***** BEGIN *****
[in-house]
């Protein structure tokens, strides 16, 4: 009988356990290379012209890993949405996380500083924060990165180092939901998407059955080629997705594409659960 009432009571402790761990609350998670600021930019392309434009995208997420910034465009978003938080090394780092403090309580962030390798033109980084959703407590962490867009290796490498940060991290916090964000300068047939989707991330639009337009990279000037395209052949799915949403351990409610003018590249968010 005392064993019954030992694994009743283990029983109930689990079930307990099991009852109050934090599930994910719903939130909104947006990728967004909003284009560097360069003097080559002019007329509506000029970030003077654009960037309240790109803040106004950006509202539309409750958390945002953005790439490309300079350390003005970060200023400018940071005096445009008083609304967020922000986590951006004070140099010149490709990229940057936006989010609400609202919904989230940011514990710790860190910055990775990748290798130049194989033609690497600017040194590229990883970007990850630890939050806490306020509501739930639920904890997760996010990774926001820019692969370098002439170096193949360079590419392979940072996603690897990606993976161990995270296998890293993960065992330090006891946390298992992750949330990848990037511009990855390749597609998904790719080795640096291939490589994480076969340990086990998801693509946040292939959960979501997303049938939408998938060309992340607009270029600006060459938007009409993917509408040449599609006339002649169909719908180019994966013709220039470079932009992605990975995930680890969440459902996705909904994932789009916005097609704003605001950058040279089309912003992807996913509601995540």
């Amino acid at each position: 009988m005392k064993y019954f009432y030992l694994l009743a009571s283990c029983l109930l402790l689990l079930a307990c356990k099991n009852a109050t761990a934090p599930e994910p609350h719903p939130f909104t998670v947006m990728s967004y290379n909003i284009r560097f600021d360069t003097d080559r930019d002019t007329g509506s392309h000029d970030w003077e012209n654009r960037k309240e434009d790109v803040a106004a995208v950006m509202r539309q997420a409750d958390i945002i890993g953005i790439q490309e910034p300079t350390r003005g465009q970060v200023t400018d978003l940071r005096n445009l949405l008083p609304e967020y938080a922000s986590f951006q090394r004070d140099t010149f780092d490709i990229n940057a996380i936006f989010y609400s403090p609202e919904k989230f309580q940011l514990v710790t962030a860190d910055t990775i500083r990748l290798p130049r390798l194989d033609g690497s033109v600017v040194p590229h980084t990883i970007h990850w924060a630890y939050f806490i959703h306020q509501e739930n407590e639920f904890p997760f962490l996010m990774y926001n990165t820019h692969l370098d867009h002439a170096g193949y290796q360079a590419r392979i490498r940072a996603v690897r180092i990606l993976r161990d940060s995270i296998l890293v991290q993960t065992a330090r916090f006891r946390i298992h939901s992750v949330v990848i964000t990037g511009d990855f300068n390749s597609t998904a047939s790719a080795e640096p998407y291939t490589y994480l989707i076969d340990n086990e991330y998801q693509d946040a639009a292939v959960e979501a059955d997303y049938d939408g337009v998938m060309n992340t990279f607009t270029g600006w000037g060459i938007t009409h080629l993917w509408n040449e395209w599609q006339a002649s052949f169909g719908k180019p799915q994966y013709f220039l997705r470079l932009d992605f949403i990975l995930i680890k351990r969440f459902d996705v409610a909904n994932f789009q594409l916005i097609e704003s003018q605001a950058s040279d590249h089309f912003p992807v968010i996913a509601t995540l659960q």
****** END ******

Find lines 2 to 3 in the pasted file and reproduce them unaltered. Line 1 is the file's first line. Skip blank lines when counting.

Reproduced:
């Protein structure tokens, strides 16, 4: 009988356990290379012209890993949405996380500083924060990165180092939901998407059955080629997705594409659960 009432009571402790761990609350998670600021930019392309434009995208997420910034465009978003938080090394780092403090309580962030390798033109980084959703407590962490867009290796490498940060991290916090964000300068047939989707991330639009337009990279000037395209052949799915949403351990409610003018590249968010 005392064993019954030992694994009743283990029983109930689990079930307990099991009852109050934090599930994910719903939130909104947006990728967004909003284009560097360069003097080559002019007329509506000029970030003077654009960037309240790109803040106004950006509202539309409750958390945002953005790439490309300079350390003005970060200023400018940071005096445009008083609304967020922000986590951006004070140099010149490709990229940057936006989010609400609202919904989230940011514990710790860190910055990775990748290798130049194989033609690497600017040194590229990883970007990850630890939050806490306020509501739930639920904890997760996010990774926001820019692969370098002439170096193949360079590419392979940072996603690897990606993976161990995270296998890293993960065992330090006891946390298992992750949330990848990037511009990855390749597609998904790719080795640096291939490589994480076969340990086990998801693509946040292939959960979501997303049938939408998938060309992340607009270029600006060459938007009409993917509408040449599609006339002649169909719908180019994966013709220039470079932009992605990975995930680890969440459902996705909904994932789009916005097609704003605001950058040279089309912003992807996913509601995540």
């Amino acid at each position: 009988m005392k064993y019954f009432y030992l694994l009743a009571s283990c029983l109930l402790l689990l079930a307990c356990k099991n009852a109050t761990a934090p599930e994910p609350h719903p939130f909104t998670v947006m990728s967004y290379n909003i284009r560097f600021d360069t003097d080559r930019d002019t007329g509506s392309h000029d970030w003077e012209n654009r960037k309240e434009d790109v803040a106004a995208v950006m509202r539309q997420a409750d958390i945002i890993g953005i790439q490309e910034p300079t350390r003005g465009q970060v200023t400018d978003l940071r005096n445009l949405l008083p609304e967020y938080a922000s986590f951006q090394r004070d140099t010149f780092d490709i990229n940057a996380i936006f989010y609400s403090p609202e919904k989230f309580q940011l514990v710790t962030a860190d910055t990775i500083r990748l290798p130049r390798l194989d033609g690497s033109v600017v040194p590229h980084t990883i970007h990850w924060a630890y939050f806490i959703h306020q509501e739930n407590e639920f904890p997760f962490l996010m990774y926001n990165t820019h692969l370098d867009h002439a170096g193949y290796q360079a590419r392979i490498r940072a996603v690897r180092i990606l993976r161990d940060s995270i296998l890293v991290q993960t065992a330090r916090f006891r946390i298992h939901s992750v949330v990848i964000t990037g511009d990855f300068n390749s597609t998904a047939s790719a080795e640096p998407y291939t490589y994480l989707i076969d340990n086990e991330y998801q693509d946040a639009a292939v959960e979501a059955d997303y049938d939408g337009v998938m060309n992340t990279f607009t270029g600006w000037g060459i938007t009409h080629l993917w509408n040449e395209w599609q006339a002649s052949f169909g719908k180019p799915q994966y013709f220039l997705r470079l932009d992605f949403i990975l995930i680890k351990r969440f459902d996705v409610a909904n994932f789009q594409l916005i097609e704003s003018q605001a950058s040279d590249h089309f912003p992807v968010i996913a509601t995540l659960q």